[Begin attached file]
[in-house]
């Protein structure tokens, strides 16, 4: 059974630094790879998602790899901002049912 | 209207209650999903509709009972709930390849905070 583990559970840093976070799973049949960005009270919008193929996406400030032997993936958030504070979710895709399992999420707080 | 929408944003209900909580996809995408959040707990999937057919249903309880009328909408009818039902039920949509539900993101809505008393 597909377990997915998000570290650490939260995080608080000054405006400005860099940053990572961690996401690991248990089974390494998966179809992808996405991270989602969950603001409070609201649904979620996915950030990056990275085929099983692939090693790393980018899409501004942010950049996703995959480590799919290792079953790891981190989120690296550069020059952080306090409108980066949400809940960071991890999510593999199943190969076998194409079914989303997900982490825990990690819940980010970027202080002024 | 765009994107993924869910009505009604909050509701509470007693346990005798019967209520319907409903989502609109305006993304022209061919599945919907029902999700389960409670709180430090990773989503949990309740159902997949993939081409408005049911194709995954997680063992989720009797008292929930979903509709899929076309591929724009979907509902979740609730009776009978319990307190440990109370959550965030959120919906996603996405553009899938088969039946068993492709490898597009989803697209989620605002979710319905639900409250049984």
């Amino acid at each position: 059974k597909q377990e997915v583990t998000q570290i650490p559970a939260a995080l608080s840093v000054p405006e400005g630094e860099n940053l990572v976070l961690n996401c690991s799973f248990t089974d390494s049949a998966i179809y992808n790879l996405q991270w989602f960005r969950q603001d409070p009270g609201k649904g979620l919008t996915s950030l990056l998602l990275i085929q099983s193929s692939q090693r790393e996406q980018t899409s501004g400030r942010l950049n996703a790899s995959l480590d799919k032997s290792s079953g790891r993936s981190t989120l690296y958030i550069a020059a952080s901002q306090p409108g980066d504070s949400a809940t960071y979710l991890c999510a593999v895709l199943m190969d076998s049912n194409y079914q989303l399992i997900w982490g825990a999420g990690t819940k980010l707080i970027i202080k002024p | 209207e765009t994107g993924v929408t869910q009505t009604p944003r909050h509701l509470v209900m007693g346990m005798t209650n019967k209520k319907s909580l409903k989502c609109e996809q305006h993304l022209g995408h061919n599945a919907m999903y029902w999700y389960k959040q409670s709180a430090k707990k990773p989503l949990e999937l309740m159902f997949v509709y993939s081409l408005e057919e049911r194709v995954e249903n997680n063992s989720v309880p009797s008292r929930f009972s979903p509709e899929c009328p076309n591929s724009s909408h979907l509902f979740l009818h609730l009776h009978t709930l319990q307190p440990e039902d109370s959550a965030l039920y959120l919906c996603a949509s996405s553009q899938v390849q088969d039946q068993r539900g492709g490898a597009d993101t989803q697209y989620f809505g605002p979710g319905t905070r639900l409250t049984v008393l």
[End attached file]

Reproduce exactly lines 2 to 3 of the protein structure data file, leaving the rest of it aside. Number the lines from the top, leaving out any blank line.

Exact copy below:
């Protein structure tokens, strides 16, 4: 059974630094790879998602790899901002049912 | 209207209650999903509709009972709930390849905070 583990559970840093976070799973049949960005009270919008193929996406400030032997993936958030504070979710895709399992999420707080 | 929408944003209900909580996809995408959040707990999937057919249903309880009328909408009818039902039920949509539900993101809505008393 597909377990997915998000570290650490939260995080608080000054405006400005860099940053990572961690996401690991248990089974390494998966179809992808996405991270989602969950603001409070609201649904979620996915950030990056990275085929099983692939090693790393980018899409501004942010950049996703995959480590799919290792079953790891981190989120690296550069020059952080306090409108980066949400809940960071991890999510593999199943190969076998194409079914989303997900982490825990990690819940980010970027202080002024 | 765009994107993924869910009505009604909050509701509470007693346990005798019967209520319907409903989502609109305006993304022209061919599945919907029902999700389960409670709180430090990773989503949990309740159902997949993939081409408005049911194709995954997680063992989720009797008292929930979903509709899929076309591929724009979907509902979740609730009776009978319990307190440990109370959550965030959120919906996603996405553009899938088969039946068993492709490898597009989803697209989620605002979710319905639900409250049984």
């Amino acid at each position: 059974k597909q377990e997915v583990t998000q570290i650490p559970a939260a995080l608080s840093v000054p405006e400005g630094e860099n940053l990572v976070l961690n996401c690991s799973f248990t089974d390494s049949a998966i179809y992808n790879l996405q991270w989602f960005r969950q603001d409070p009270g609201k649904g979620l919008t996915s950030l990056l998602l990275i085929q099983s193929s692939q090693r790393e996406q980018t899409s501004g400030r942010l950049n996703a790899s995959l480590d799919k032997s290792s079953g790891r993936s981190t989120l690296y958030i550069a020059a952080s901002q306090p409108g980066d504070s949400a809940t960071y979710l991890c999510a593999v895709l199943m190969d076998s049912n194409y079914q989303l399992i997900w982490g825990a999420g990690t819940k980010l707080i970027i202080k002024p | 209207e765009t994107g993924v929408t869910q009505t009604p944003r909050h509701l509470v209900m007693g346990m005798t209650n019967k209520k319907s909580l409903k989502c609109e996809q305006h993304l022209g995408h061919n599945a919907m999903y029902w999700y389960k959040q409670s709180a430090k707990k990773p989503l949990e999937l309740m159902f997949v509709y993939s081409l408005e057919e049911r194709v995954e249903n997680n063992s989720v309880p009797s008292r929930f009972s979903p509709e899929c009328p076309n591929s724009s909408h979907l509902f979740l009818h609730l009776h009978t709930l319990q307190p440990e039902d109370s959550a965030l039920y959120l919906c996603a949509s996405s553009q899938v390849q088969d039946q068993r539900g492709g490898a597009d993101t989803q697209y989620f809505g605002p979710g319905t905070r639900l409250t049984v008393l």